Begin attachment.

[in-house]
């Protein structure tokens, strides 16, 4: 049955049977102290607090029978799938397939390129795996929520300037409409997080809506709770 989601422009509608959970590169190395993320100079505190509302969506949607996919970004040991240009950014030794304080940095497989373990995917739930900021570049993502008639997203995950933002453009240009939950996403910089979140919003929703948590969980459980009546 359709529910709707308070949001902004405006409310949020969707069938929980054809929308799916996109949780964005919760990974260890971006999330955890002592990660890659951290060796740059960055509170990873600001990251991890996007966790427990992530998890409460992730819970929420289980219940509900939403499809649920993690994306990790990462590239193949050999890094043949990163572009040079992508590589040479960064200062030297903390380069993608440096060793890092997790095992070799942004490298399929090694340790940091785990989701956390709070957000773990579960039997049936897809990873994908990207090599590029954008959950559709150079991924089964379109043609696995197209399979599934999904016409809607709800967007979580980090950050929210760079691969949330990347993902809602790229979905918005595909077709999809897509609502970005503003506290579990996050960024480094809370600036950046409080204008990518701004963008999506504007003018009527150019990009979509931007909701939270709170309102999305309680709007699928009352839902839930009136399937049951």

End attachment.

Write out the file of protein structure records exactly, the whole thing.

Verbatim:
[in-house]
């Protein structure tokens, strides 16, 4: 049955049977102290607090029978799938397939390129795996929520300037409409997080809506709770 989601422009509608959970590169190395993320100079505190509302969506949607996919970004040991240009950014030794304080940095497989373990995917739930900021570049993502008639997203995950933002453009240009939950996403910089979140919003929703948590969980459980009546 359709529910709707308070949001902004405006409310949020969707069938929980054809929308799916996109949780964005919760990974260890971006999330955890002592990660890659951290060796740059960055509170990873600001990251991890996007966790427990992530998890409460992730819970929420289980219940509900939403499809649920993690994306990790990462590239193949050999890094043949990163572009040079992508590589040479960064200062030297903390380069993608440096060793890092997790095992070799942004490298399929090694340790940091785990989701956390709070957000773990579960039997049936897809990873994908990207090599590029954008959950559709150079991924089964379109043609696995197209399979599934999904016409809607709800967007979580980090950050929210760079691969949330990347993902809602790229979905918005595909077709999809897509609502970005503003506290579990996050960024480094809370600036950046409080204008990518701004963008999506504007003018009527150019990009979509931007909701939270709170309102999305309680709007699928009352839902839930009136399937049951």